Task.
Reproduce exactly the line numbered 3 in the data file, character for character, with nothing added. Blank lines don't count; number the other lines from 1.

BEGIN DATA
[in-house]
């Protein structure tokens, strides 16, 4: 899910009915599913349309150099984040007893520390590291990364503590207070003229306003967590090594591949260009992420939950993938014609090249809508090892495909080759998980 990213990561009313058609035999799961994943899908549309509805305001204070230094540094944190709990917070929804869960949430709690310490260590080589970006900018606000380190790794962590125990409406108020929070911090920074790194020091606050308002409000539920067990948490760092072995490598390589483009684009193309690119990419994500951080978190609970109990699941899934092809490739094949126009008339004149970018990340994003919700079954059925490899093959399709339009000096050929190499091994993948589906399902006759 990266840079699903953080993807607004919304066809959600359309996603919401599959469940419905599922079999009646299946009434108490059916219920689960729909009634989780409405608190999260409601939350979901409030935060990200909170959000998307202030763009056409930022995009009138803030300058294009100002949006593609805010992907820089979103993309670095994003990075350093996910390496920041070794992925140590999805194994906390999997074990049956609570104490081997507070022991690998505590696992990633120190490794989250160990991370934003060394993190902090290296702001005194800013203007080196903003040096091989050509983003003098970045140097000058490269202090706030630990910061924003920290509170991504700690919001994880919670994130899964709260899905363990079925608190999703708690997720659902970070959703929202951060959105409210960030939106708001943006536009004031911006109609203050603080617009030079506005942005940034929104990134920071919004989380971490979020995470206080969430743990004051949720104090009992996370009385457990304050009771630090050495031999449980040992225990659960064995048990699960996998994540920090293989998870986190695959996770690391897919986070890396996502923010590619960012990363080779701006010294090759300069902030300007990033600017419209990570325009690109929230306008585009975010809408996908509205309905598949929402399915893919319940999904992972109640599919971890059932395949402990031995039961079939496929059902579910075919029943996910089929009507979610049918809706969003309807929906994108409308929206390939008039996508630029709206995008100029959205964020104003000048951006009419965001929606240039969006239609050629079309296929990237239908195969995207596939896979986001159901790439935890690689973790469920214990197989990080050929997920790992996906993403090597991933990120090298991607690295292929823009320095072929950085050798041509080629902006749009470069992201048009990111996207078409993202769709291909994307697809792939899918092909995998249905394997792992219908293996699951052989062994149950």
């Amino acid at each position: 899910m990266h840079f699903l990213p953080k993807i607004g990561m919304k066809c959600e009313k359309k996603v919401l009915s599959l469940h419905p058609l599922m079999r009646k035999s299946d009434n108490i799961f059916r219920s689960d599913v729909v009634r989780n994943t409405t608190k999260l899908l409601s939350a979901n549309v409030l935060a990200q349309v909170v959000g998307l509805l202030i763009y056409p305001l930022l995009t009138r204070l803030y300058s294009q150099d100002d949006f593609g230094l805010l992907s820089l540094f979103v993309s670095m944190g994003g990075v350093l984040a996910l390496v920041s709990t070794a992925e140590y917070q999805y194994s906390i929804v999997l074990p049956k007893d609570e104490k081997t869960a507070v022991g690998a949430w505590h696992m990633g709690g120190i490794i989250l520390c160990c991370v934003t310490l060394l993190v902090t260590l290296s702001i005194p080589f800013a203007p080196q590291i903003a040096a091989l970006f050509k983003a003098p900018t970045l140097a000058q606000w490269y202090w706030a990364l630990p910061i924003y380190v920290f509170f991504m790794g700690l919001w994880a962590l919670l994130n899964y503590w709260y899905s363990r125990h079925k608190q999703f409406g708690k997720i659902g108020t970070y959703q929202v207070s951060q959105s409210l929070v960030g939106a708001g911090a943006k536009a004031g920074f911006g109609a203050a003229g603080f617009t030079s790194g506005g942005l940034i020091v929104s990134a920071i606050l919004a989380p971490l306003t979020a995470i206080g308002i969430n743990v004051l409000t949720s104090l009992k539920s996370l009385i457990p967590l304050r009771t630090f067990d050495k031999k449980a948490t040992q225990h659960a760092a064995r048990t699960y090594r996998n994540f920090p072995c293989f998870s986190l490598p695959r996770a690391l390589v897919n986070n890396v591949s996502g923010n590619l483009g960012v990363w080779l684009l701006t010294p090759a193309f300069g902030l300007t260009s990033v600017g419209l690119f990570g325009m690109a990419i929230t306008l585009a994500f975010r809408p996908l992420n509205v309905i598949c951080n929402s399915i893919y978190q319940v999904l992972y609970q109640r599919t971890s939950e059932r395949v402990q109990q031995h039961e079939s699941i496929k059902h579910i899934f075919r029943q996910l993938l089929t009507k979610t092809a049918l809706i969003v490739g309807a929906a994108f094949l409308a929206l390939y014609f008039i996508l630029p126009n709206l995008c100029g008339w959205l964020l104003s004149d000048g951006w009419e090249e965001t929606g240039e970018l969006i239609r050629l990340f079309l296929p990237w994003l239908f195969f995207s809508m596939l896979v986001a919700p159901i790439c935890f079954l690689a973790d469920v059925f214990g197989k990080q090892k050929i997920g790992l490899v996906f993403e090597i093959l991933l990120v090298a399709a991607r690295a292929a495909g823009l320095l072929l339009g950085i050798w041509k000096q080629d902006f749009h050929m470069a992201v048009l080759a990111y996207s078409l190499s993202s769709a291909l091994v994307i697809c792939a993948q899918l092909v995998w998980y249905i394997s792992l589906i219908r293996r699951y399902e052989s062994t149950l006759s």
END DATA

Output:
């Amino acid at each position: 899910m990266h840079f699903l990213p953080k993807i607004g990561m919304k066809c959600e009313k359309k996603v919401l009915s599959l469940h419905p058609l599922m079999r009646k035999s299946d009434n108490i799961f059916r219920s689960d599913v729909v009634r989780n994943t409405t608190k999260l899908l409601s939350a979901n549309v409030l935060a990200q349309v909170v959000g998307l509805l202030i763009y056409p305001l930022l995009t009138r204070l803030y300058s294009q150099d100002d949006f593609g230094l805010l992907s820089l540094f979103v993309s670095m944190g994003g990075v350093l984040a996910l390496v920041s709990t070794a992925e140590y917070q999805y194994s906390i929804v999997l074990p049956k007893d609570e104490k081997t869960a507070v022991g690998a949430w505590h696992m990633g709690g120190i490794i989250l520390c160990c991370v934003t310490l060394l993190v902090t260590l290296s702001i005194p080589f800013a203007p080196q590291i903003a040096a091989l970006f050509k983003a003098p900018t970045l140097a000058q606000w490269y202090w706030a990364l630990p910061i924003y380190v920290f509170f991504m790794g700690l919001w994880a962590l919670l994130n899964y503590w709260y899905s363990r125990h079925k608190q999703f409406g708690k997720i659902g108020t970070y959703q929202v207070s951060q959105s409210l929070v960030g939106a708001g911090a943006k536009a004031g920074f911006g109609a203050a003229g603080f617009t030079s790194g506005g942005l940034i020091v929104s990134a920071i606050l919004a989380p971490l306003t979020a995470i206080g308002i969430n743990v004051l409000t949720s104090l009992k539920s996370l009385i457990p967590l304050r009771t630090f067990d050495k031999k449980a948490t040992q225990h659960a760092a064995r048990t699960y090594r996998n994540f920090p072995c293989f998870s986190l490598p695959r996770a690391l390589v897919n986070n890396v591949s996502g923010n590619l483009g960012v990363w080779l684009l701006t010294p090759a193309f300069g902030l300007t260009s990033v600017g419209l690119f990570g325009m690109a990419i929230t306008l585009a994500f975010r809408p996908l992420n509205v309905i598949c951080n929402s399915i893919y978190q319940v999904l992972y609970q109640r599919t971890s939950e059932r395949v402990q109990q031995h039961e079939s699941i496929k059902h579910i899934f075919r029943q996910l993938l089929t009507k979610t092809a049918l809706i969003v490739g309807a929906a994108f094949l409308a929206l390939y014609f008039i996508l630029p126009n709206l995008c100029g008339w959205l964020l104003s004149d000048g951006w009419e090249e965001t929606g240039e970018l969006i239609r050629l990340f079309l296929p990237w994003l239908f195969f995207s809508m596939l896979v986001a919700p159901i790439c935890f079954l690689a973790d469920v059925f214990g197989k990080q090892k050929i997920g790992l490899v996906f993403e090597i093959l991933l990120v090298a399709a991607r690295a292929a495909g823009l320095l072929l339009g950085i050798w041509k000096q080629d902006f749009h050929m470069a992201v048009l080759a990111y996207s078409l190499s993202s769709a291909l091994v994307i697809c792939a993948q899918l092909v995998w998980y249905i394997s792992l589906i219908r293996r699951y399902e052989s062994t149950l006759s």